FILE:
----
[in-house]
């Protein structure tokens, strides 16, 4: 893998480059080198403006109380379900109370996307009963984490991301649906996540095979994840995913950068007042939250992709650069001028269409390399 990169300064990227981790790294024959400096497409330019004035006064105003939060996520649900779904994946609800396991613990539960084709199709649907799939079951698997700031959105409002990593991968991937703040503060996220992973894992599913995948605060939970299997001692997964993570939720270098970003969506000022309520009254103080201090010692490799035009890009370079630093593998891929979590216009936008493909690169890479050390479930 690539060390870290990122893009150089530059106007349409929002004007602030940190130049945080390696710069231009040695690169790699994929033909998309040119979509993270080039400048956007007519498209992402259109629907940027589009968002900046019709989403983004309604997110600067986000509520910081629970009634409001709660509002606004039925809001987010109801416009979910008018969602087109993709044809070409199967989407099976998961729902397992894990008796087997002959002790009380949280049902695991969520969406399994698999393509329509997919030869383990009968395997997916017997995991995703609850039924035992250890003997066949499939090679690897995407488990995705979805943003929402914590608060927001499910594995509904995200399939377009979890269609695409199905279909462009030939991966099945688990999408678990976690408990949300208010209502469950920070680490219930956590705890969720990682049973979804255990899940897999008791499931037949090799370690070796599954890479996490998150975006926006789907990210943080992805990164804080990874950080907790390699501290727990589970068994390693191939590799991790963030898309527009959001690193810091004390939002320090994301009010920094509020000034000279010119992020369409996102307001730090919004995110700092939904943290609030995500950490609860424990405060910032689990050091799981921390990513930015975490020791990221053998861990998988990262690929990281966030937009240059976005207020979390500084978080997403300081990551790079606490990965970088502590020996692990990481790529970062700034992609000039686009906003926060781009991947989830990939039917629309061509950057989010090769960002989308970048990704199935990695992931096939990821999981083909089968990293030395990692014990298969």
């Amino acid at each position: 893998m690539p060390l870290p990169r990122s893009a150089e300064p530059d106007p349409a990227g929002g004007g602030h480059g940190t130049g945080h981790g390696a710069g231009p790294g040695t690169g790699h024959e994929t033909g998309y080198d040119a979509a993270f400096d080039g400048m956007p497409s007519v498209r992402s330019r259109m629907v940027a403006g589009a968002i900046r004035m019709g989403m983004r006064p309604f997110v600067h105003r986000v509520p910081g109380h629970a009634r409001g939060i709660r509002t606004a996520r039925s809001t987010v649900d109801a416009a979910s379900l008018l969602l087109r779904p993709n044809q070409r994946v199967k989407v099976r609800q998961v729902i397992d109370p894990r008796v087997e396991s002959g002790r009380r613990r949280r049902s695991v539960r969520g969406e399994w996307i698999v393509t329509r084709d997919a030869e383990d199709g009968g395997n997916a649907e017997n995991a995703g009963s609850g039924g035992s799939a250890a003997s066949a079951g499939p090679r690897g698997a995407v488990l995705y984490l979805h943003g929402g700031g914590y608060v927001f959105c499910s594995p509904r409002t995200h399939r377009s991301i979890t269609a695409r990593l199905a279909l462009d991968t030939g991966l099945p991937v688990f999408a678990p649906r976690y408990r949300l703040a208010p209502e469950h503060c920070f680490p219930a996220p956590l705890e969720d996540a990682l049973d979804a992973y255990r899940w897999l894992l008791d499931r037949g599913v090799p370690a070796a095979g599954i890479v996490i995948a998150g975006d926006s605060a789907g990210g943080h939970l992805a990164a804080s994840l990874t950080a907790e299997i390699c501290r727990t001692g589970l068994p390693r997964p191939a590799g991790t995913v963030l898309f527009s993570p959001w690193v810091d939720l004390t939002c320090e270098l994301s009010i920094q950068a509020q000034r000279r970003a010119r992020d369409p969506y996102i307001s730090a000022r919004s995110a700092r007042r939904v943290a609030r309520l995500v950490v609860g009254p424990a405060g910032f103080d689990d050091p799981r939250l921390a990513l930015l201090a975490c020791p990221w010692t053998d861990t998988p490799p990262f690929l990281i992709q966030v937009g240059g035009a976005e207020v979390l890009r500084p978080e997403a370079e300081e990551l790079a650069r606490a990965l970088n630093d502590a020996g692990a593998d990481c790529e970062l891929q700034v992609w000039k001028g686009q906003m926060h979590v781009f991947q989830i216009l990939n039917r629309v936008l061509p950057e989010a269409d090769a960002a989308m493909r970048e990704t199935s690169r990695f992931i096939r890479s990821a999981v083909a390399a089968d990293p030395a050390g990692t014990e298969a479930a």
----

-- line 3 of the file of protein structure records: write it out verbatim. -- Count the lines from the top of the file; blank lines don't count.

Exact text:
């Amino acid at each position: 893998m690539p060390l870290p990169r990122s893009a150089e300064p530059d106007p349409a990227g929002g004007g602030h480059g940190t130049g945080h981790g390696a710069g231009p790294g040695t690169g790699h024959e994929t033909g998309y080198d040119a979509a993270f400096d080039g400048m956007p497409s007519v498209r992402s330019r259109m629907v940027a403006g589009a968002i900046r004035m019709g989403m983004r006064p309604f997110v600067h105003r986000v509520p910081g109380h629970a009634r409001g939060i709660r509002t606004a996520r039925s809001t987010v649900d109801a416009a979910s379900l008018l969602l087109r779904p993709n044809q070409r994946v199967k989407v099976r609800q998961v729902i397992d109370p894990r008796v087997e396991s002959g002790r009380r613990r949280r049902s695991v539960r969520g969406e399994w996307i698999v393509t329509r084709d997919a030869e383990d199709g009968g395997n997916a649907e017997n995991a995703g009963s609850g039924g035992s799939a250890a003997s066949a079951g499939p090679r690897g698997a995407v488990l995705y984490l979805h943003g929402g700031g914590y608060v927001f959105c499910s594995p509904r409002t995200h399939r377009s991301i979890t269609a695409r990593l199905a279909l462009d991968t030939g991966l099945p991937v688990f999408a678990p649906r976690y408990r949300l703040a208010p209502e469950h503060c920070f680490p219930a996220p956590l705890e969720d996540a990682l049973d979804a992973y255990r899940w897999l894992l008791d499931r037949g599913v090799p370690a070796a095979g599954i890479v996490i995948a998150g975006d926006s605060a789907g990210g943080h939970l992805a990164a804080s994840l990874t950080a907790e299997i390699c501290r727990t001692g589970l068994p390693r997964p191939a590799g991790t995913v963030l898309f527009s993570p959001w690193v810091d939720l004390t939002c320090e270098l994301s009010i920094q950068a509020q000034r000279r970003a010119r992020d369409p969506y996102i307001s730090a000022r919004s995110a700092r007042r939904v943290a609030r309520l995500v950490v609860g009254p424990a405060g910032f103080d689990d050091p799981r939250l921390a990513l930015l201090a975490c020791p990221w010692t053998d861990t998988p490799p990262f690929l990281i992709q966030v937009g240059g035009a976005e207020v979390l890009r500084p978080e997403a370079e300081e990551l790079a650069r606490a990965l970088n630093d502590a020996g692990a593998d990481c790529e970062l891929q700034v992609w000039k001028g686009q906003m926060h979590v781009f991947q989830i216009l990939n039917r629309v936008l061509p950057e989010a269409d090769a960002a989308m493909r970048e990704t199935s690169r990695f992931i096939r890479s990821a999981v083909a390399a089968d990293p030395a050390g990692t014990e298969a479930a």